Not an easy schedule of events for the visiting Pope who will have to address the vexing issue of immigration during this trip, something which our elected officials in D.C. cannot get around to, these days.
Given the soaring popularity of Pope Francis, what is one to make of a potentially serious papal Health Warning that is met with the most lethal media treatment of all – indifference?
As discussed below, we may be going back to maneuvers by disgruntled factions within the Roman Curia, who are launching a subtle and orchestrated campaign of ‘concern’ about the Pope’s well-being.
Hence it might be useful to give The Daily Beast item a closer look, zeroing in on the reporter’s sources and the news hook derived from these sources.
There are three on-the-record individuals quoted, and the news hook is the curtailing of the Pope’s summer schedule
Edward Pentin is the first named source,identified as a “longtime Vatican correspondent.” He is quoted as saying,
“Some in the Vatican are beginning to openly discuss concerns about Francis’ conditions.”
Mr. Pentin is currently the Rome correspondent of the National Catholic Register, which is NOT to be confused with the National Catholic Reporter. The slant of the Register is clearly on the right wing, indeed the hard-right edge when it comes to doctrinal and social issues within the Church.
Dr. Peter Hibbert (not further identified) is the second named source, and is quoted as telling Newsmax:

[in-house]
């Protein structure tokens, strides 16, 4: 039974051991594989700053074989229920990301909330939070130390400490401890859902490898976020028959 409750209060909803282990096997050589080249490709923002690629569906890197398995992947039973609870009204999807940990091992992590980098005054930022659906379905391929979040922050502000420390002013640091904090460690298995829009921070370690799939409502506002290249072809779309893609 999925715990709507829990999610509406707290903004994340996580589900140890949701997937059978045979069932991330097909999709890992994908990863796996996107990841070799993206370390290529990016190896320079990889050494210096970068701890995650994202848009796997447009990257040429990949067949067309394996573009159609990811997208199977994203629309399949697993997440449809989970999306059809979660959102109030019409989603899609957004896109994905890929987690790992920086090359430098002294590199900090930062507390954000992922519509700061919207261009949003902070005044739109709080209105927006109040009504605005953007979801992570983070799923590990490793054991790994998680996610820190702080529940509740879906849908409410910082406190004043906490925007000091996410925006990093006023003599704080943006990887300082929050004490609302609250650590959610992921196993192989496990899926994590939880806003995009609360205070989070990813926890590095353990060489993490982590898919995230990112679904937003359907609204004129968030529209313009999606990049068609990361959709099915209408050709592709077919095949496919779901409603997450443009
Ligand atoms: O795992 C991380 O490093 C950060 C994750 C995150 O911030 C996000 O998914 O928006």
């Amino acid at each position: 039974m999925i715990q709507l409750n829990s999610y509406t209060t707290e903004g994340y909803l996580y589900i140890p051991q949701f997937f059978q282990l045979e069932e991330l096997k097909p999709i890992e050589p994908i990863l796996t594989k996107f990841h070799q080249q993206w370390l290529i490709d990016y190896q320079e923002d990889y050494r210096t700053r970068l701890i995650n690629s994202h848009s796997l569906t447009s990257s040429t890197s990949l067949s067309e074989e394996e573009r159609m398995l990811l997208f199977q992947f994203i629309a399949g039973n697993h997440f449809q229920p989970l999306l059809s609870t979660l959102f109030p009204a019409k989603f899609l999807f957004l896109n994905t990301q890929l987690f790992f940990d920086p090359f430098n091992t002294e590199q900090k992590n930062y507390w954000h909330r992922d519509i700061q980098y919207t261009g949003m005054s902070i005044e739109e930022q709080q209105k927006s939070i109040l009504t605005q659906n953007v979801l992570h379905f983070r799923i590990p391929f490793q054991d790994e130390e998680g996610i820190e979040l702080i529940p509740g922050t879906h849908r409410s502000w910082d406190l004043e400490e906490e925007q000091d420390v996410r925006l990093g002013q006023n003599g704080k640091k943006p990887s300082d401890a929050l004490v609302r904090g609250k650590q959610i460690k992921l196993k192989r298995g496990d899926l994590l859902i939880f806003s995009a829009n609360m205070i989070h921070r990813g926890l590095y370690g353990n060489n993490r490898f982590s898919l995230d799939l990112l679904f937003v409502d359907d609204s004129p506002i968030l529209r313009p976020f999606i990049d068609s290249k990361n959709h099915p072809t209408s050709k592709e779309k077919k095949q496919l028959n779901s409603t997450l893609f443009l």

“His [the Pope’s] repeated fatigue reports and weight gain suggest that he may be slipping into a form of chronic heart failure common among victims of significant lung disorders.”
It is entirely safe to assume that Dr. Hibberd is not one of the Pope’s attending physicians, otherwise the quote would be way out of bounds…even by World Cup refereeing standards.
While it may legit for the doctor to speculate on what could afflict a 77-year old who had a cyst removed from a lung almost six decades ago (more below), it is dubious for Ms. Nadeau to throw onto the web the doctor’s very speculative suggestion about chronic heart failure.
This is compounded by the reporter’s own comment, just after she quotes the doctor:
“There are no reports whether the pope has been forced to use an inhaler.”
Yep, and there are no reports of quadruple or quintuple coronary bypasses, either.
Perhaps she means, as former Secretary of Defense Donald Rumsfeld said in another context,
“absence of evidence [of inhalers] is not evidence of absence.”
Two additional circumstances might give pause to the reader:
The comments by Dr. Hibberd had already been reported on May 24, posted on a website bearing the curious handle ‘propheciesoftheendoftimes.com’, (which has nothing to do with the Red Sox performance this year).
Also, Dr. Hibberd’s surname is just one consonant away from the surname of a recurring character on The Simpsons, Dr. Hibbert.
As Marge Simpson might say, hmmm.
Finally, Cardinal Telesphonre (sic, should be Telesphore) Placidus Toppo is quoted in the Daily Beast posting as saying, after spending time with the Pope,
“I honestly do not know how long he might be able to sustain this pace.”
As cardinal-archbishop of Ranchi, India, it may be assumed that this prelate’s day job keeps him busy and away from frequent contact with the Pope.
So one may wonder how often and how recently il cardinale has had the opportunity to observe il Papa.
The reporter picked up the cardinal’s comment about the Pope’s fatigue from an Italian newspaper, Il Libero. So far so good.